6th January 2018: Author submission of final papers, sessions, prepared sessions etc. in discussion and collaboration with the conference team.

Early Registration – 31st January 2018

Registration Deadline –28th February 2018

 

Submission Guidelines:

 Written abstracts and proposals should typically be no more than two pages in length.Font should be Times Roman – size 12

Sources and referencing should follow Harvard formatting.

Final submitted papers should typically be no more than 7000 words in length.

n.b. We welcome, and indeed actively encourage, innovative, insightful and varied approaches and formats of materials, sessions and presentations submitted to the Conference.  Therefore, we recognise that these guidelines are only indicative and you may wish to propose a session which requires alternative media, presentation and styling. Please feel free to discuss your ideas with the Conference organisers (see below)

Conference Co-Chairs and Co-Convenors:

Gautam Mahajan (President Customer Value Foundation and Founder Editor of the Journal of Creating Value)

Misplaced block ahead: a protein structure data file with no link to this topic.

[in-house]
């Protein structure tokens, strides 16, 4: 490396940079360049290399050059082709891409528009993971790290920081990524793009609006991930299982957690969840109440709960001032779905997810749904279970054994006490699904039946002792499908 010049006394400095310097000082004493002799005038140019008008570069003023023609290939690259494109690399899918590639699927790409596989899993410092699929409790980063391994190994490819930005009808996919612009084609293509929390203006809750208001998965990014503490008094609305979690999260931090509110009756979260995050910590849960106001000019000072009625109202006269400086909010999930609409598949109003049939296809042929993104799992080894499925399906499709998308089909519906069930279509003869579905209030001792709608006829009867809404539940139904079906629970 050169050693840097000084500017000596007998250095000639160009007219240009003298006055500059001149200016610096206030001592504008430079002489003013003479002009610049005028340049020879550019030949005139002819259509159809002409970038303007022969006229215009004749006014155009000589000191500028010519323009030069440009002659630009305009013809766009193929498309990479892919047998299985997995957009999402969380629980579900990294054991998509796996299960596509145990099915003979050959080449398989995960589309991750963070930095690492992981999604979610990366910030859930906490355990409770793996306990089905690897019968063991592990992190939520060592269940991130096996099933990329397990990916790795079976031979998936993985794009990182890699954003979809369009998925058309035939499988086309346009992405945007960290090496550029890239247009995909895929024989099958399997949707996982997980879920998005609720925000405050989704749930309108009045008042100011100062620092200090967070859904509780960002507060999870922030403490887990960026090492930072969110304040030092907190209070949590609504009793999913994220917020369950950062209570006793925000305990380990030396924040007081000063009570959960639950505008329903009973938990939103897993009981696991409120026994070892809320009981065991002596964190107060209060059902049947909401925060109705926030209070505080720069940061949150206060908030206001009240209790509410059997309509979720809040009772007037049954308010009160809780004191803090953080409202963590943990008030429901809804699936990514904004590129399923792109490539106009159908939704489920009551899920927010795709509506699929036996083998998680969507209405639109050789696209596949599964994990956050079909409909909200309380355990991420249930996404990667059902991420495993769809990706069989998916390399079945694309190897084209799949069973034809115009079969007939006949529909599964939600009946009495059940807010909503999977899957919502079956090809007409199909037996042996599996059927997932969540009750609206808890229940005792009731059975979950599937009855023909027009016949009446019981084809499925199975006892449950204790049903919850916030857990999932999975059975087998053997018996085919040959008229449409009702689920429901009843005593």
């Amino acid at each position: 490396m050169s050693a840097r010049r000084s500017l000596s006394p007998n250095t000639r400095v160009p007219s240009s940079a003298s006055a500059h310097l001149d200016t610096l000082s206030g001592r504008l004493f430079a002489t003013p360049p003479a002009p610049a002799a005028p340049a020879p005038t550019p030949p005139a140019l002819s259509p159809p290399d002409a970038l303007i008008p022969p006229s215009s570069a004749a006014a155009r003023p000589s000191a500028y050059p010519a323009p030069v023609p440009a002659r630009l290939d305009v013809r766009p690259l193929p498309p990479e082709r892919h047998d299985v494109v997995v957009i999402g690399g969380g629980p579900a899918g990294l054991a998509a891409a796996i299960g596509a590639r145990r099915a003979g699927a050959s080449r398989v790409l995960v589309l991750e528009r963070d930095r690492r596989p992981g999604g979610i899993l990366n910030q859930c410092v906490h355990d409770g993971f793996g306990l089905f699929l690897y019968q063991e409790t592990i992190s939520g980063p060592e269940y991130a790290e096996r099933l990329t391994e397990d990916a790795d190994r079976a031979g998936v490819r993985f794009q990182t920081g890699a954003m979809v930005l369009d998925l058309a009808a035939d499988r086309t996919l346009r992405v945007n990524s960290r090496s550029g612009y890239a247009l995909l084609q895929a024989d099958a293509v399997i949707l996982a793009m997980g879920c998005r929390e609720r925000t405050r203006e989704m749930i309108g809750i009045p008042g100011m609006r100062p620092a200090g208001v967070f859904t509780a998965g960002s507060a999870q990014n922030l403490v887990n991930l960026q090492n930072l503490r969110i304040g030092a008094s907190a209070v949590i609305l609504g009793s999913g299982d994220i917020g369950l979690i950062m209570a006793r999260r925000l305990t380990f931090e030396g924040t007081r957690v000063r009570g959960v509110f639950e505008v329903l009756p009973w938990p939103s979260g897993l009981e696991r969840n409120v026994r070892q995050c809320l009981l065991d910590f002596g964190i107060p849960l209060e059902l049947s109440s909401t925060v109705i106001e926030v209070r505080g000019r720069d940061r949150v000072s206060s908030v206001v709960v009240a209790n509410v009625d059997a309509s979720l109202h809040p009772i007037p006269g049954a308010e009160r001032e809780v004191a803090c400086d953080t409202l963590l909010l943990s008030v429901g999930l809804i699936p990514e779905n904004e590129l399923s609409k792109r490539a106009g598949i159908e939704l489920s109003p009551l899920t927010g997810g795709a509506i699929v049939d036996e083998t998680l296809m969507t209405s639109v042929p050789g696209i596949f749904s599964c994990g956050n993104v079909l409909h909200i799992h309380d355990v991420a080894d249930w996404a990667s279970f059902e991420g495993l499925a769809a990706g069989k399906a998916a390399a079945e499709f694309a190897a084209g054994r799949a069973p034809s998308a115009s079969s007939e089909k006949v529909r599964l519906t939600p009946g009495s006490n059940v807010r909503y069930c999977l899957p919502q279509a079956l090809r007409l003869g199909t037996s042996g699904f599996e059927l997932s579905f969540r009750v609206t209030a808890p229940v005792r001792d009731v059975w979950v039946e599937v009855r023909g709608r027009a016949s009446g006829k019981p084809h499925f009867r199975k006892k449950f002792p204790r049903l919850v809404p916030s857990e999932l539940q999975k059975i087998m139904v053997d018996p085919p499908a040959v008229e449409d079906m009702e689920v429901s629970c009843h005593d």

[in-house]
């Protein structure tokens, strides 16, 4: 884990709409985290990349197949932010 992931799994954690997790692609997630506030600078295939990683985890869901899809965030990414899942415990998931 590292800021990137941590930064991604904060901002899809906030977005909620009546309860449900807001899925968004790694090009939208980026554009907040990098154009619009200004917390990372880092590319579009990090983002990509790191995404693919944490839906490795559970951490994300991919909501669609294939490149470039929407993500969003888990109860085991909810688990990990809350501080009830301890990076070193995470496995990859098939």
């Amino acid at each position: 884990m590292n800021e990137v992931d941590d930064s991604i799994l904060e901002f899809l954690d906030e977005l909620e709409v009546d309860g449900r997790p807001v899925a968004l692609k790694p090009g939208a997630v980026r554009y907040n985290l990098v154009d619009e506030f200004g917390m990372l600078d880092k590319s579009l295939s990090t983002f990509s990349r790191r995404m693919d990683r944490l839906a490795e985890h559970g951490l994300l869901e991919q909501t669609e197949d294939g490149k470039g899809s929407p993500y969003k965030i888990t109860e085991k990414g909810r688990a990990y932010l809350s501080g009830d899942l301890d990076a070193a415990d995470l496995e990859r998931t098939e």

Gautam Mahajan, Founder Editor of the Journal of Creating Value and President of Customer Value Foundation is the leading global thought leader in Total Customer Value Management and Value Creation. Mr Mahajan worked for a Fortune 50 company in the USA for 17 years and had hand-on experience in consulting, training of leaders, professionals, managers and CEOs from numerous MNCs and local conglomerates like Tata, Birla and Godrej groups.

He is also the author of widely acclaimed books”Value Creation: The Definitive Guide for Business Leaders”, “Total Customer Value Management: Transforming Business Thinking” and “Customer Value Investment: Formula for Sustained Business Success”.

He was President, of the Indo-American Chamber of Commerce, and was Chairman, PlastIndia Committee, Vice President All India Plastics Manufacturers Association, Trustee Plastics Institute of America. He was a member of the US India think tank. He was Chairman of the US India Economics Relations Forum. Among his honours is a Fellowship from Harvard Business School and Illinois Institute of Technology. He has 18 US patents. He was honoured by the Illinois Institute of Technology with its Distinguished Alumni award in 2001. He has spoken at various businesses, universities and conference around the world on globalisation, strategy and value creation, (course design and research).He was written up in the Wall Street Journal. He gave the first Distinguished Engineering lecture at the Illinois Institute of Technology followed by a Distinguished Management lecture. Mr Mahajan is a graduate of IIT Madras, where he was an Institute Merit Scholar, has a Master’s degree in Mechanics and has completed his PhD coursework from the Illinois Institute of Technology, and an MBA from Suffolk University.Email: Gautam.Mahajan@gmail.com